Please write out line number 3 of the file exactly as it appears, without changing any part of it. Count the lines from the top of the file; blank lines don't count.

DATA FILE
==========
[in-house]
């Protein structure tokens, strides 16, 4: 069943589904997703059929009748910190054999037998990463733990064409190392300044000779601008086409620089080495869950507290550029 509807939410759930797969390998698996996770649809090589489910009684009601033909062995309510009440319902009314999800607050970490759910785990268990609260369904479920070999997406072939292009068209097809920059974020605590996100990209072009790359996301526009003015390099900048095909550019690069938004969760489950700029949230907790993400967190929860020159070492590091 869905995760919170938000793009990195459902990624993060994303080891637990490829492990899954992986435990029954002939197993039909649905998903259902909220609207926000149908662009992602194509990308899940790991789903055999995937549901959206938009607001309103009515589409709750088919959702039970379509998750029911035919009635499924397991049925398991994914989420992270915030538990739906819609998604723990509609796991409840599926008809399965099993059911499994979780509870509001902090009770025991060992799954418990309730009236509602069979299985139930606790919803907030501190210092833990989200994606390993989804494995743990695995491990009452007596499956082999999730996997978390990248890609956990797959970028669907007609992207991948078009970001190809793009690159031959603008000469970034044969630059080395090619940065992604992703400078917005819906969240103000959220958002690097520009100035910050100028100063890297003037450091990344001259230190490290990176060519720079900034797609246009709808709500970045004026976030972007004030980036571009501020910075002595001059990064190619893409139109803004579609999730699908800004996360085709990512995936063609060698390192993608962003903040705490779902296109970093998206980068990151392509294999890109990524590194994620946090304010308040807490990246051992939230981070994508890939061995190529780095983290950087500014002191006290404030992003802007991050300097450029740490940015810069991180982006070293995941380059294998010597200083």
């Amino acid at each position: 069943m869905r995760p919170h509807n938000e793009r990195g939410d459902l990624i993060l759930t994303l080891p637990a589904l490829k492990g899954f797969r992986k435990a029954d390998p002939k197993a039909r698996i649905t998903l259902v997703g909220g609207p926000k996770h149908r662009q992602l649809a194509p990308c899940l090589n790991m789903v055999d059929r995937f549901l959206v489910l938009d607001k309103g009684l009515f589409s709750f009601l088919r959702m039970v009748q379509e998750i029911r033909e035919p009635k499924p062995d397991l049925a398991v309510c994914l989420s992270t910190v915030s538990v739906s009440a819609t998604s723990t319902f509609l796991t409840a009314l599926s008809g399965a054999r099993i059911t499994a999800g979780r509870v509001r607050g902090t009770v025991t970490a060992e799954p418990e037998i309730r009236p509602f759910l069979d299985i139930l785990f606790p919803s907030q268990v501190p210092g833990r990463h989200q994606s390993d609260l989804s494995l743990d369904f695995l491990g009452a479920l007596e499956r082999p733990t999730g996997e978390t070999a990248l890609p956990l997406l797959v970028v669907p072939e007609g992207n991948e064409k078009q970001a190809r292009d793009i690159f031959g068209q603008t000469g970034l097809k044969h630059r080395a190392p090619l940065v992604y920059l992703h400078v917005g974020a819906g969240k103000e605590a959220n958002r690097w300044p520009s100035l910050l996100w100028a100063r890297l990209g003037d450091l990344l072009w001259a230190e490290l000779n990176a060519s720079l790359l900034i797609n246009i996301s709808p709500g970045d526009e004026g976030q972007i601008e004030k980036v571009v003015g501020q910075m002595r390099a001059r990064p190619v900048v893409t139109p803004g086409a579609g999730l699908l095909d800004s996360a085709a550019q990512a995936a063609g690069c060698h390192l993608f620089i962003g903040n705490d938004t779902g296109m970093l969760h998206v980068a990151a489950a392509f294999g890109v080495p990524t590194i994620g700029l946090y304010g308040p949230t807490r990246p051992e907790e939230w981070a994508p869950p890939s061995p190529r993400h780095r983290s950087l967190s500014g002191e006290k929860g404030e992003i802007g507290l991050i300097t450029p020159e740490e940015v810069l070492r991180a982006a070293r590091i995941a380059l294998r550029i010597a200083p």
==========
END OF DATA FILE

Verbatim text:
């Amino acid at each position: 069943m869905r995760p919170h509807n938000e793009r990195g939410d459902l990624i993060l759930t994303l080891p637990a589904l490829k492990g899954f797969r992986k435990a029954d390998p002939k197993a039909r698996i649905t998903l259902v997703g909220g609207p926000k996770h149908r662009q992602l649809a194509p990308c899940l090589n790991m789903v055999d059929r995937f549901l959206v489910l938009d607001k309103g009684l009515f589409s709750f009601l088919r959702m039970v009748q379509e998750i029911r033909e035919p009635k499924p062995d397991l049925a398991v309510c994914l989420s992270t910190v915030s538990v739906s009440a819609t998604s723990t319902f509609l796991t409840a009314l599926s008809g399965a054999r099993i059911t499994a999800g979780r509870v509001r607050g902090t009770v025991t970490a060992e799954p418990e037998i309730r009236p509602f759910l069979d299985i139930l785990f606790p919803s907030q268990v501190p210092g833990r990463h989200q994606s390993d609260l989804s494995l743990d369904f695995l491990g009452a479920l007596e499956r082999p733990t999730g996997e978390t070999a990248l890609p956990l997406l797959v970028v669907p072939e007609g992207n991948e064409k078009q970001a190809r292009d793009i690159f031959g068209q603008t000469g970034l097809k044969h630059r080395a190392p090619l940065v992604y920059l992703h400078v917005g974020a819906g969240k103000e605590a959220n958002r690097w300044p520009s100035l910050l996100w100028a100063r890297l990209g003037d450091l990344l072009w001259a230190e490290l000779n990176a060519s720079l790359l900034i797609n246009i996301s709808p709500g970045d526009e004026g976030q972007i601008e004030k980036v571009v003015g501020q910075m002595r390099a001059r990064p190619v900048v893409t139109p803004g086409a579609g999730l699908l095909d800004s996360a085709a550019q990512a995936a063609g690069c060698h390192l993608f620089i962003g903040n705490d938004t779902g296109m970093l969760h998206v980068a990151a489950a392509f294999g890109v080495p990524t590194i994620g700029l946090y304010g308040p949230t807490r990246p051992e907790e939230w981070a994508p869950p890939s061995p190529r993400h780095r983290s950087l967190s500014g002191e006290k929860g404030e992003i802007g507290l991050i300097t450029p020159e740490e940015v810069l070492r991180a982006a070293r590091i995941a380059l294998r550029i010597a200083p």